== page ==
Constellation is a practice — it is a mindfulness practice. Without this perspective in place, Constellation threatens to be another hallucination to feed our wishful thinking addiction. Early on, Bert Hellinger spoke of human beings’ primary instinct as formed by the need to belong. As with any survival instinct, the need to belong can lead us into dangerous dark alleys or ones so dimly lit that it feels safer to keep repeating patterns than to strike out into the new. The tasks that life hands to us through the conditions of our parents, their circumstances, and the context of community are what we run away from or toward for most of our lives.
Hellinger’s observations about the many dramatic and nuanced ways we stay entangled with our original belonging are often stunning. We nod our heads and think he must be psychic. How can he possibly know that we feel responsible for the early death of our mother and fight each and every day not to follow her? How did he guess that our depression sweeps in on the brink of success? Why are we suddenly inspired when our enslaved great-grandmothers step in to bless our path to freedom? What is the equation that says atonement and loyalty are in some way complementary?
Constellation invites us to understand that our “stuckness,” self-sabotage, anxiety, depression, anger, illness, and other symptoms are likely part of a larger vocabulary, one that came before us, one that expanded or contracted through major events in the local or larger family system — from the early death of a family member to the civil war that has torn an entire community asunder. Constellation sheds light on how the head and the heart collude to try to navigate the convoluted message to grow beyond and to stay behind simultaneously.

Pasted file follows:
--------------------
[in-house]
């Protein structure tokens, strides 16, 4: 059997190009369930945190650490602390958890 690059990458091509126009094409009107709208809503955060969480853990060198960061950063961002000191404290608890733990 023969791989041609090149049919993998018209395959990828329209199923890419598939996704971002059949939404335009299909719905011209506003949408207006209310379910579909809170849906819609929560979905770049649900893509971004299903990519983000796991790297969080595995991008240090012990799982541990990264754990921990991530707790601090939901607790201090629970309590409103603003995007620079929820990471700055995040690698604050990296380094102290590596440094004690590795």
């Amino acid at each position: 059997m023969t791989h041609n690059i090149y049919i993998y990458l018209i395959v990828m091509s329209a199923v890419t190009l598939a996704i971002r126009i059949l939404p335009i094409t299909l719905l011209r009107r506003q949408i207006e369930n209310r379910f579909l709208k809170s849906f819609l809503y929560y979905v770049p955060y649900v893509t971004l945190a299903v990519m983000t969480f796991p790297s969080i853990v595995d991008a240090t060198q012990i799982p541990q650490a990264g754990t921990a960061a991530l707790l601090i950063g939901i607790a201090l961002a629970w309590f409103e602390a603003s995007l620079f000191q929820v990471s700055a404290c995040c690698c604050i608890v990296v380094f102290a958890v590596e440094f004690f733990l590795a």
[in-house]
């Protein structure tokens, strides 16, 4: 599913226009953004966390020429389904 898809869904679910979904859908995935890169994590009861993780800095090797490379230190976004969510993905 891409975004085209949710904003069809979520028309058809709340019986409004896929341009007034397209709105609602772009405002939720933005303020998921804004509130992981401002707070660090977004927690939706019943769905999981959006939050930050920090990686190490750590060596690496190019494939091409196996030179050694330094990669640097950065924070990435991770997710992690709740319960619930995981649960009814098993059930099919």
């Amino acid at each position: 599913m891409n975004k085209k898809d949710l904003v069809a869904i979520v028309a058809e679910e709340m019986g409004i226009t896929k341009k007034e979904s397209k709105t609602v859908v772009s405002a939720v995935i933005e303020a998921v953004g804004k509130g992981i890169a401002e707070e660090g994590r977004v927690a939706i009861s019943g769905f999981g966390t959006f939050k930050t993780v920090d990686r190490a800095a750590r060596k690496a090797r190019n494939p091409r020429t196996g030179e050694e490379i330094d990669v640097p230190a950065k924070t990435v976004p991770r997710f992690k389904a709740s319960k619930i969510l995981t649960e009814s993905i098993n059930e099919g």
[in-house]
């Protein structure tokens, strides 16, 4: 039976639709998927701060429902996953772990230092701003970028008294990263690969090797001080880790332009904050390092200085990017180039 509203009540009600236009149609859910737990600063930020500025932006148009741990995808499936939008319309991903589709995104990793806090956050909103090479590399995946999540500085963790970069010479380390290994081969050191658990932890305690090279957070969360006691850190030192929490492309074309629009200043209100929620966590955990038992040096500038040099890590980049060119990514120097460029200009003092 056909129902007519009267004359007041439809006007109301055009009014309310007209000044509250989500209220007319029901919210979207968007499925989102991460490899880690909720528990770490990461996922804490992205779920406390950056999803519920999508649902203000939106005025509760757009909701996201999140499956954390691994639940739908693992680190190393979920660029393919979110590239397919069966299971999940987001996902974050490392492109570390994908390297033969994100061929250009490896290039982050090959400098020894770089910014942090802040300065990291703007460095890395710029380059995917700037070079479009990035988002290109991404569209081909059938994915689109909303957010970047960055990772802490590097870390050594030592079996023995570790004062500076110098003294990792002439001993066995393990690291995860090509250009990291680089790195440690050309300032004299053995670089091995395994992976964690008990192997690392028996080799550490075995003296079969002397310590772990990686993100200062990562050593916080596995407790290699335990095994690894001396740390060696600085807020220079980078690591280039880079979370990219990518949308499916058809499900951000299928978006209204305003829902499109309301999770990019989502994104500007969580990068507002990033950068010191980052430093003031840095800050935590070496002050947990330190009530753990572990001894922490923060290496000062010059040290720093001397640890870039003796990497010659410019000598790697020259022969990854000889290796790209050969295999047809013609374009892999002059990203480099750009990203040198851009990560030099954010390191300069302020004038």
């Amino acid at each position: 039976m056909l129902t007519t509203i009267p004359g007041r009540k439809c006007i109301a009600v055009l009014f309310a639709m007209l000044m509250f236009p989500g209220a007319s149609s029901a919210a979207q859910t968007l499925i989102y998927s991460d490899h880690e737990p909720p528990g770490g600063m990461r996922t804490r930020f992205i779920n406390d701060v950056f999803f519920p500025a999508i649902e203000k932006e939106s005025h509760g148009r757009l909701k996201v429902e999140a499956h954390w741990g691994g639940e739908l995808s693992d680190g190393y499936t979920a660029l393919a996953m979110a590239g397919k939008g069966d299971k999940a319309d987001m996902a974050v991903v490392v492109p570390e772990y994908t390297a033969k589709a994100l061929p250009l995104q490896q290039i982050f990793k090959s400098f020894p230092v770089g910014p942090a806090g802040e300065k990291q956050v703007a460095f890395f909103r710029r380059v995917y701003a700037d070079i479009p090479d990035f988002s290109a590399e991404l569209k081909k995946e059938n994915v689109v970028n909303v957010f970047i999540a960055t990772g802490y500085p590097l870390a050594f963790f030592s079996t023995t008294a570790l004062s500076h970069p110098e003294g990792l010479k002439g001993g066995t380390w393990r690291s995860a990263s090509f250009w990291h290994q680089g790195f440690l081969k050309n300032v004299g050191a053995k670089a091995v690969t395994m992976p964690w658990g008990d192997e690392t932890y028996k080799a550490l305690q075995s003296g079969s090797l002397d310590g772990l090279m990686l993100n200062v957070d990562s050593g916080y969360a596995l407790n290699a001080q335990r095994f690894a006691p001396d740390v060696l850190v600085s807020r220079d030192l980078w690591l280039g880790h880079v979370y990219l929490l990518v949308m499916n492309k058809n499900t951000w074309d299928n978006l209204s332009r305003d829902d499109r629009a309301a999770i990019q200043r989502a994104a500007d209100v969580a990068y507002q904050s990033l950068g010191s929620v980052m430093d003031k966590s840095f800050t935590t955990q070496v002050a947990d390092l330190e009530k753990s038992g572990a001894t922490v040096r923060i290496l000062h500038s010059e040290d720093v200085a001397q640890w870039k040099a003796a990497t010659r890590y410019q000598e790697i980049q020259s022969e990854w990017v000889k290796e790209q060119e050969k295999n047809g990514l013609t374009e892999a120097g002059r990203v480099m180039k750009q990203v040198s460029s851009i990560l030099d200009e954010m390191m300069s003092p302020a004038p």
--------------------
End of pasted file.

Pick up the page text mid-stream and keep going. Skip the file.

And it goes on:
The process introduced by Bert Hellinger — drawn from the ancient and the ongoing — allows for the experience of deep inclusion. No matter the particular quality of individuals, Love moves through (the force rather than the sentiment) toward more life. The thing is, insight, even insight that is felt in the body and spirit, must be cultivated in the here-and-now in order to have enduring impact. The application of insight is the gift from and to unfolding life. Once we see that we did not invent our dilemma, that we have been caught in a trap that has trapped others, we must cultivate the new ground — every single day, in various ways, through myriad steps. Yes, we are children of holocausts, all was lost in the fires generations ago, a grandfather stole or was stolen from, earlier children were adopted, aborted, enslaved, institutionalized, our ancestors suffered mightily. At the same time, the belief that those ancestors stand by us steadfastly, that the past is grateful for the future, is the life-force that patiently awaits us. The tiny weed pushing through the crack in the sidewalk; it drinks what it can and brings forward the capacity to hold both growth and connection.
We are magnificent in that capacity — to inhale deeply, exhale fully, and move out from the spheres of despair; to let ourselves feel the palms, muscular and powerful or soft and tiny, at our backs, and to insist on moving with them into the new. This is our duty? I don’t know. Our responsibility? I don’t know. It is clear that the world will go on without any one of us. It is our contributions that make a difference, our little creativities. Ultimately and immediately, “Yes” is a choice, to gently open my palm to the shoulder of the future and breathe forward.